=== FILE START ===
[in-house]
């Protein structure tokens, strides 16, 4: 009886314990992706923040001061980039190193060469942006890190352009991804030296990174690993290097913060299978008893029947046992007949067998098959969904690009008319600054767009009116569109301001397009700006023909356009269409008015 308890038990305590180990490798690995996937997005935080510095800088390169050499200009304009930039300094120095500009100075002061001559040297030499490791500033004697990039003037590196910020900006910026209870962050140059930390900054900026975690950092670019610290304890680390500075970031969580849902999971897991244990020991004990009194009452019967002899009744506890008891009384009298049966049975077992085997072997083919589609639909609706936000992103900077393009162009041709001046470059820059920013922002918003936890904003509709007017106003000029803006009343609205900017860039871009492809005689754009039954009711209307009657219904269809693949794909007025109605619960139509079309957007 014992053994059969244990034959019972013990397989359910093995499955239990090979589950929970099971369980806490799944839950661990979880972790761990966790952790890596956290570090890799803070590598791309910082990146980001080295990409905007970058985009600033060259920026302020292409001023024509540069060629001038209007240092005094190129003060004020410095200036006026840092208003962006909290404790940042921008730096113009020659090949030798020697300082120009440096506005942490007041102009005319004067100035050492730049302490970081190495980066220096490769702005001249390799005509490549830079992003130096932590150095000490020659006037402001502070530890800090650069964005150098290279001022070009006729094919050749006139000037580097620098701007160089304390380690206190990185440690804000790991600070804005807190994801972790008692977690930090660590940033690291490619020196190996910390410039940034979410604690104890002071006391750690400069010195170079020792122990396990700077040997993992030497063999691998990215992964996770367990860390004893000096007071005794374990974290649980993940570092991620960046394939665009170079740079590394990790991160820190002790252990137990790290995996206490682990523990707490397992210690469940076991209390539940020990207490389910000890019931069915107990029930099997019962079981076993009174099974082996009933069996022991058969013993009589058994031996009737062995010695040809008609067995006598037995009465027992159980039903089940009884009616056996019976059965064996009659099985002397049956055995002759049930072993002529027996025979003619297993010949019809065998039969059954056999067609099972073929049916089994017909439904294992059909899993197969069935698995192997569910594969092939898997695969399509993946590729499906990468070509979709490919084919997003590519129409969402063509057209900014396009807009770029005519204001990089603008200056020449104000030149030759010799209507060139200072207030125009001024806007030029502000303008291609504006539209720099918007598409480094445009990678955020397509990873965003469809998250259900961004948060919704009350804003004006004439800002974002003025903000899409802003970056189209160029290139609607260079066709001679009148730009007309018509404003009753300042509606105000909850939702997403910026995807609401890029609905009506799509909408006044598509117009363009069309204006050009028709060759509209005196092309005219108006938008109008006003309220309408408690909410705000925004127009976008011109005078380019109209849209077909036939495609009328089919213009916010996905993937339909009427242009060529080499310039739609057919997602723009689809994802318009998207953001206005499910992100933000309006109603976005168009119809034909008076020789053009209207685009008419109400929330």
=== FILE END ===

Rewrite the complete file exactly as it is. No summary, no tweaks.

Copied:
[in-house]
């Protein structure tokens, strides 16, 4: 009886314990992706923040001061980039190193060469942006890190352009991804030296990174690993290097913060299978008893029947046992007949067998098959969904690009008319600054767009009116569109301001397009700006023909356009269409008015 308890038990305590180990490798690995996937997005935080510095800088390169050499200009304009930039300094120095500009100075002061001559040297030499490791500033004697990039003037590196910020900006910026209870962050140059930390900054900026975690950092670019610290304890680390500075970031969580849902999971897991244990020991004990009194009452019967002899009744506890008891009384009298049966049975077992085997072997083919589609639909609706936000992103900077393009162009041709001046470059820059920013922002918003936890904003509709007017106003000029803006009343609205900017860039871009492809005689754009039954009711209307009657219904269809693949794909007025109605619960139509079309957007 014992053994059969244990034959019972013990397989359910093995499955239990090979589950929970099971369980806490799944839950661990979880972790761990966790952790890596956290570090890799803070590598791309910082990146980001080295990409905007970058985009600033060259920026302020292409001023024509540069060629001038209007240092005094190129003060004020410095200036006026840092208003962006909290404790940042921008730096113009020659090949030798020697300082120009440096506005942490007041102009005319004067100035050492730049302490970081190495980066220096490769702005001249390799005509490549830079992003130096932590150095000490020659006037402001502070530890800090650069964005150098290279001022070009006729094919050749006139000037580097620098701007160089304390380690206190990185440690804000790991600070804005807190994801972790008692977690930090660590940033690291490619020196190996910390410039940034979410604690104890002071006391750690400069010195170079020792122990396990700077040997993992030497063999691998990215992964996770367990860390004893000096007071005794374990974290649980993940570092991620960046394939665009170079740079590394990790991160820190002790252990137990790290995996206490682990523990707490397992210690469940076991209390539940020990207490389910000890019931069915107990029930099997019962079981076993009174099974082996009933069996022991058969013993009589058994031996009737062995010695040809008609067995006598037995009465027992159980039903089940009884009616056996019976059965064996009659099985002397049956055995002759049930072993002529027996025979003619297993010949019809065998039969059954056999067609099972073929049916089994017909439904294992059909899993197969069935698995192997569910594969092939898997695969399509993946590729499906990468070509979709490919084919997003590519129409969402063509057209900014396009807009770029005519204001990089603008200056020449104000030149030759010799209507060139200072207030125009001024806007030029502000303008291609504006539209720099918007598409480094445009990678955020397509990873965003469809998250259900961004948060919704009350804003004006004439800002974002003025903000899409802003970056189209160029290139609607260079066709001679009148730009007309018509404003009753300042509606105000909850939702997403910026995807609401890029609905009506799509909408006044598509117009363009069309204006050009028709060759509209005196092309005219108006938008109008006003309220309408408690909410705000925004127009976008011109005078380019109209849209077909036939495609009328089919213009916010996905993937339909009427242009060529080499310039739609057919997602723009689809994802318009998207953001206005499910992100933000309006109603976005168009119809034909008076020789053009209207685009008419109400929330």